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Swallowing Problems

How Are Swallowing Problems Treated?

Treatment depends on the type of swallowing problem you have. Sometimes, a swallowing problem will resolve itself without treatment. On other occasions, swallowing problems can be managed easily. Complex swallowing problems may require treatment by a specialist or several specialists.

If you have a chewing or swallowing problem there are several things you can do to make eating and drinking easier and safer, including:

Positioning

  • Sit upright at a 90-degree angle.
  • Tilt your head slightly forward.
  • Remain sitting upright or standing for 15 to 20 minutes after eating a meal.

Dining environment

  • Minimize distractions in the area where you eat.
  • Stay focused on the tasks of eating and drinking.
  • Do not talk with food in your mouth.

Amount and rate

  • Eat slowly.
  • Cut food into small pieces and chew it thoroughly. Chew food until it becomes liquid in your mouth before swallowing.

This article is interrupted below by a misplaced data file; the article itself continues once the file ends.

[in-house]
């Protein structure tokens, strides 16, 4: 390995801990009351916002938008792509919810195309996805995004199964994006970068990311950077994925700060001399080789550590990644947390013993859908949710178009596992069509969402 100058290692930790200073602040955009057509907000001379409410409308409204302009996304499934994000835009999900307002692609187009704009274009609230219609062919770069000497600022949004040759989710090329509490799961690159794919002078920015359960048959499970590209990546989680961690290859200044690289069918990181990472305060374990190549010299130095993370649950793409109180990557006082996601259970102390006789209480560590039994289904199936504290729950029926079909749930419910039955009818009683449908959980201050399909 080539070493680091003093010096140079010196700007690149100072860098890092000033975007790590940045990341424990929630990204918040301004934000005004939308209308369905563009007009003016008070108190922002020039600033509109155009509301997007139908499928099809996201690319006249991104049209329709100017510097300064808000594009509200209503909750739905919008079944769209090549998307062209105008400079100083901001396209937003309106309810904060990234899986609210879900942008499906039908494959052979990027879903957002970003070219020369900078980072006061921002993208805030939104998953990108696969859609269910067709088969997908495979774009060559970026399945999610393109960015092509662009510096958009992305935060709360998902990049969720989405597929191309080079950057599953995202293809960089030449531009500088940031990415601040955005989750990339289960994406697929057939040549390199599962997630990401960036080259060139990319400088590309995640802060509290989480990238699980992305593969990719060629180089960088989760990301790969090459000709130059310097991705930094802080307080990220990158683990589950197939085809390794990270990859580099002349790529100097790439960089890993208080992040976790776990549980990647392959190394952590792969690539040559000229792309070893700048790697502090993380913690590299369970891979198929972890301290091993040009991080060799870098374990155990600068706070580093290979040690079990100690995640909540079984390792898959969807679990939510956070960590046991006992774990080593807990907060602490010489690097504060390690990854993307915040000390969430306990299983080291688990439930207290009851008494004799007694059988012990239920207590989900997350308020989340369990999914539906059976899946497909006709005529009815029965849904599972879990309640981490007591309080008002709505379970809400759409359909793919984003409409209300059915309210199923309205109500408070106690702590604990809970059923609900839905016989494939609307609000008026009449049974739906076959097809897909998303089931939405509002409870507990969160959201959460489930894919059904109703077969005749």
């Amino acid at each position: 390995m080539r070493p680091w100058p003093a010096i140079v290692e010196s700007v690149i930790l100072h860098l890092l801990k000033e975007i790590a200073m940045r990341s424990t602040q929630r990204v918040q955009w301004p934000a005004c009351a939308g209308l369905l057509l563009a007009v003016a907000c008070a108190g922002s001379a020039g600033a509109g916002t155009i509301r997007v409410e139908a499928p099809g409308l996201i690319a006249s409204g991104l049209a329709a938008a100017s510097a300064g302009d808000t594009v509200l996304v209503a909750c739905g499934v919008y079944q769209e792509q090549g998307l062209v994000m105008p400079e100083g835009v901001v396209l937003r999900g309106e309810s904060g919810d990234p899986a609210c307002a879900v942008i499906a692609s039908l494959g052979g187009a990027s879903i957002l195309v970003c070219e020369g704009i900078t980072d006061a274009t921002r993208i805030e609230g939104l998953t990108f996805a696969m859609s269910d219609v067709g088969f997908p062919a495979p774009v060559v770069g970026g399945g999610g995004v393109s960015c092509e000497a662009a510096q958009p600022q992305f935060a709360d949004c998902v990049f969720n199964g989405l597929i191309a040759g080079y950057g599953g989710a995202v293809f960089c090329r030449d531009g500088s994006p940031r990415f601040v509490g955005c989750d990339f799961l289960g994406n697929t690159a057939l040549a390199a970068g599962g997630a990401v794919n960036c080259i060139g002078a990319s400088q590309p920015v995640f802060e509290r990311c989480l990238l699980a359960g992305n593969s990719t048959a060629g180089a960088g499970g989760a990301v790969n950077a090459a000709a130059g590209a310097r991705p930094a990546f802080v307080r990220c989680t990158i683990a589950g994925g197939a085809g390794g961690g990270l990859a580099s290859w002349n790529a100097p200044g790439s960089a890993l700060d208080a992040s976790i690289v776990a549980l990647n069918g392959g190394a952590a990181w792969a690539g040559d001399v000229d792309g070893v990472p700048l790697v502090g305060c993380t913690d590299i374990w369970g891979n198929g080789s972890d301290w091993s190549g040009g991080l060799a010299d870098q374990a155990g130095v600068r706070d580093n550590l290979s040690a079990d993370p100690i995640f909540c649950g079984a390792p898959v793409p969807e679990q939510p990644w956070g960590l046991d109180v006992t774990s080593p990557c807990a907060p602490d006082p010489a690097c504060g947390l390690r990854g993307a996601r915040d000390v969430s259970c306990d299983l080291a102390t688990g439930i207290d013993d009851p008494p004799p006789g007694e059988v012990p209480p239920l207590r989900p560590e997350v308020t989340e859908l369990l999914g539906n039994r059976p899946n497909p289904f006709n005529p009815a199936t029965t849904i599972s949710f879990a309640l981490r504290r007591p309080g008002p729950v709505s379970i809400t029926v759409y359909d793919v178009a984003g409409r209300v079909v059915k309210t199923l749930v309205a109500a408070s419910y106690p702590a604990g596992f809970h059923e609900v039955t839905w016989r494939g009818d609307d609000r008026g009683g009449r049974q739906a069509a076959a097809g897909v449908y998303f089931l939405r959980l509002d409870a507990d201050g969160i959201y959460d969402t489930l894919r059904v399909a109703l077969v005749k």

• Do not try to eat more than 1/2 teaspoon of food at a time.

Swallowing

  • You may need to swallow two or three times per bite or sip.
  • If food or liquid catches in your throat, cough gently or clear your throat, and swallow again before taking a breath. Repeat if necessary.
  • Concentrate on swallowing frequently.

Saliva management

  • Drink plenty of fluids.
  • Periodically suck on Popsicles, ice chips or lemon ice, or drink lemon-flavored water to increase saliva production, which will increase swallowing frequency.

Food consistency

  • Minimize or eliminate foods that are tough to chew and eat more soft foods.
  • Puree food in a blender.
  • If thin liquids cause you to cough, thicken them with a liquid thickener (your speech pathologist can recommend one for you). You can also substitute thicker liquids for thin ones, such as nectar for juice and cream soup for plain broth.

Taking medications

  • Crush pills and mix them with applesauce or pudding.
  • Ask your pharmacist for his or her recommendations on which pills should not be crushed and which medications can be purchased in a liquid form.

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WebMD Medical Reference

Reviewed by Andrew Seibert, MD on September 19, 2012

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